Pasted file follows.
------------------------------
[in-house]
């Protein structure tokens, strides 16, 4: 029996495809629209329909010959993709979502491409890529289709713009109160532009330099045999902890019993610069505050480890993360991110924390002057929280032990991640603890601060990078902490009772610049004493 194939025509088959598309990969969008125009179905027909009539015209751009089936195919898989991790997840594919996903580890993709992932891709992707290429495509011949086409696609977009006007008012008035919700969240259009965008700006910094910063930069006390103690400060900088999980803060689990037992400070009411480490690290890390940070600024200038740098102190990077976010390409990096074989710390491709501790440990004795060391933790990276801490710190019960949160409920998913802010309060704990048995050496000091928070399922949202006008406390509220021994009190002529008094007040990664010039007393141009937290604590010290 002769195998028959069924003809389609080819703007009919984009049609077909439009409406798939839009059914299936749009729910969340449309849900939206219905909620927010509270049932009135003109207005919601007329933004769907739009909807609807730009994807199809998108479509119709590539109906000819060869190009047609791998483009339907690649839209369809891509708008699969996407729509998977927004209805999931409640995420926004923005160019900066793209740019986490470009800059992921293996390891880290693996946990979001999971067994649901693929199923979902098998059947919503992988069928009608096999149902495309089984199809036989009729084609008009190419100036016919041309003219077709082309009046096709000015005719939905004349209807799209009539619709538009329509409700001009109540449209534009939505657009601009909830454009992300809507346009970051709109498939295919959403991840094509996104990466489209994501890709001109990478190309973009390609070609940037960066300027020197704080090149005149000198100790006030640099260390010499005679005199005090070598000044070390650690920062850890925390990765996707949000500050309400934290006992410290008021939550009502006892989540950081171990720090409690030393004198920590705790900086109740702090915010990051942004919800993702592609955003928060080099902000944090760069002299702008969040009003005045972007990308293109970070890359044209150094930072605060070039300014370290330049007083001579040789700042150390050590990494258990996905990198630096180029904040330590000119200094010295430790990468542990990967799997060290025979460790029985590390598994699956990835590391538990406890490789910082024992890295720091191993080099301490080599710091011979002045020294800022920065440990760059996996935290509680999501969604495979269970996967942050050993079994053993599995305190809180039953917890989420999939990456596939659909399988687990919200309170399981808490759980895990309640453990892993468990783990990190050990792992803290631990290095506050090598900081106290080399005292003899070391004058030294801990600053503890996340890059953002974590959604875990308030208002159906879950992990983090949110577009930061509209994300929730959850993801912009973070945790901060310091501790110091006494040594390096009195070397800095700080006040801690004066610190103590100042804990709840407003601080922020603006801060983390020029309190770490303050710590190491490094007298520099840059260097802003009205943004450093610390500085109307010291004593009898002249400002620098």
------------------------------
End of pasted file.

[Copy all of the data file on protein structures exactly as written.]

[in-house]
């Protein structure tokens, strides 16, 4: 029996495809629209329909010959993709979502491409890529289709713009109160532009330099045999902890019993610069505050480890993360991110924390002057929280032990991640603890601060990078902490009772610049004493 194939025509088959598309990969969008125009179905027909009539015209751009089936195919898989991790997840594919996903580890993709992932891709992707290429495509011949086409696609977009006007008012008035919700969240259009965008700006910094910063930069006390103690400060900088999980803060689990037992400070009411480490690290890390940070600024200038740098102190990077976010390409990096074989710390491709501790440990004795060391933790990276801490710190019960949160409920998913802010309060704990048995050496000091928070399922949202006008406390509220021994009190002529008094007040990664010039007393141009937290604590010290 002769195998028959069924003809389609080819703007009919984009049609077909439009409406798939839009059914299936749009729910969340449309849900939206219905909620927010509270049932009135003109207005919601007329933004769907739009909807609807730009994807199809998108479509119709590539109906000819060869190009047609791998483009339907690649839209369809891509708008699969996407729509998977927004209805999931409640995420926004923005160019900066793209740019986490470009800059992921293996390891880290693996946990979001999971067994649901693929199923979902098998059947919503992988069928009608096999149902495309089984199809036989009729084609008009190419100036016919041309003219077709082309009046096709000015005719939905004349209807799209009539619709538009329509409700001009109540449209534009939505657009601009909830454009992300809507346009970051709109498939295919959403991840094509996104990466489209994501890709001109990478190309973009390609070609940037960066300027020197704080090149005149000198100790006030640099260390010499005679005199005090070598000044070390650690920062850890925390990765996707949000500050309400934290006992410290008021939550009502006892989540950081171990720090409690030393004198920590705790900086109740702090915010990051942004919800993702592609955003928060080099902000944090760069002299702008969040009003005045972007990308293109970070890359044209150094930072605060070039300014370290330049007083001579040789700042150390050590990494258990996905990198630096180029904040330590000119200094010295430790990468542990990967799997060290025979460790029985590390598994699956990835590391538990406890490789910082024992890295720091191993080099301490080599710091011979002045020294800022920065440990760059996996935290509680999501969604495979269970996967942050050993079994053993599995305190809180039953917890989420999939990456596939659909399988687990919200309170399981808490759980895990309640453990892993468990783990990190050990792992803290631990290095506050090598900081106290080399005292003899070391004058030294801990600053503890996340890059953002974590959604875990308030208002159906879950992990983090949110577009930061509209994300929730959850993801912009973070945790901060310091501790110091006494040594390096009195070397800095700080006040801690004066610190103590100042804990709840407003601080922020603006801060983390020029309190770490303050710590190491490094007298520099840059260097802003009205943004450093610390500085109307010291004593009898002249400002620098």